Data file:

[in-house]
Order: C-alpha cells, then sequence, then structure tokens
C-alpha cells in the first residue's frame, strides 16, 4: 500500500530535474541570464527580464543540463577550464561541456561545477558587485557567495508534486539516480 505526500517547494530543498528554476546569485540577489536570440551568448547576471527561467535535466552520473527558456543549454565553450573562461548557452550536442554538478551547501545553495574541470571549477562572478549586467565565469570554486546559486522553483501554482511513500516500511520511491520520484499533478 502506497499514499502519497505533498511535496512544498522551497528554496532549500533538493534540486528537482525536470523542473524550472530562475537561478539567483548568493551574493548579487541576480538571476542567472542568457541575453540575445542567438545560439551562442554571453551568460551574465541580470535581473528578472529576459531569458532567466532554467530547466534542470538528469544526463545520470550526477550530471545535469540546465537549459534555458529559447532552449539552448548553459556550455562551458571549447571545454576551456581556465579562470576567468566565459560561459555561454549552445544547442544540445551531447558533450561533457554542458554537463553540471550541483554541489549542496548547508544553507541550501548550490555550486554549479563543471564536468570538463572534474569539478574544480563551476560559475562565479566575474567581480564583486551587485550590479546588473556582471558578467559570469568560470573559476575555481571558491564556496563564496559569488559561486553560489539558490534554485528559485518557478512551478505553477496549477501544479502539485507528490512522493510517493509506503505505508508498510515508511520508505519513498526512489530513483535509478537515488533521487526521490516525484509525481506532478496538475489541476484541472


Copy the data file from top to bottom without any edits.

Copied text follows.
[in-house]
Order: C-alpha cells, then sequence, then structure tokens
C-alpha cells in the first residue's frame, strides 16, 4: 500500500530535474541570464527580464543540463577550464561541456561545477558587485557567495508534486539516480 505526500517547494530543498528554476546569485540577489536570440551568448547576471527561467535535466552520473527558456543549454565553450573562461548557452550536442554538478551547501545553495574541470571549477562572478549586467565565469570554486546559486522553483501554482511513500516500511520511491520520484499533478 502506497499514499502519497505533498511535496512544498522551497528554496532549500533538493534540486528537482525536470523542473524550472530562475537561478539567483548568493551574493548579487541576480538571476542567472542568457541575453540575445542567438545560439551562442554571453551568460551574465541580470535581473528578472529576459531569458532567466532554467530547466534542470538528469544526463545520470550526477550530471545535469540546465537549459534555458529559447532552449539552448548553459556550455562551458571549447571545454576551456581556465579562470576567468566565459560561459555561454549552445544547442544540445551531447558533450561533457554542458554537463553540471550541483554541489549542496548547508544553507541550501548550490555550486554549479563543471564536468570538463572534474569539478574544480563551476560559475562565479566575474567581480564583486551587485550590479546588473556582471558578467559570469568560470573559476575555481571558491564556496563564496559569488559561486553560489539558490534554485528559485518557478512551478505553477496549477501544479502539485507528490512522493510517493509506503505505508508498510515508511520508505519513498526512489530513483535509478537515488533521487526521490516525484509525481506532478496538475489541476484541472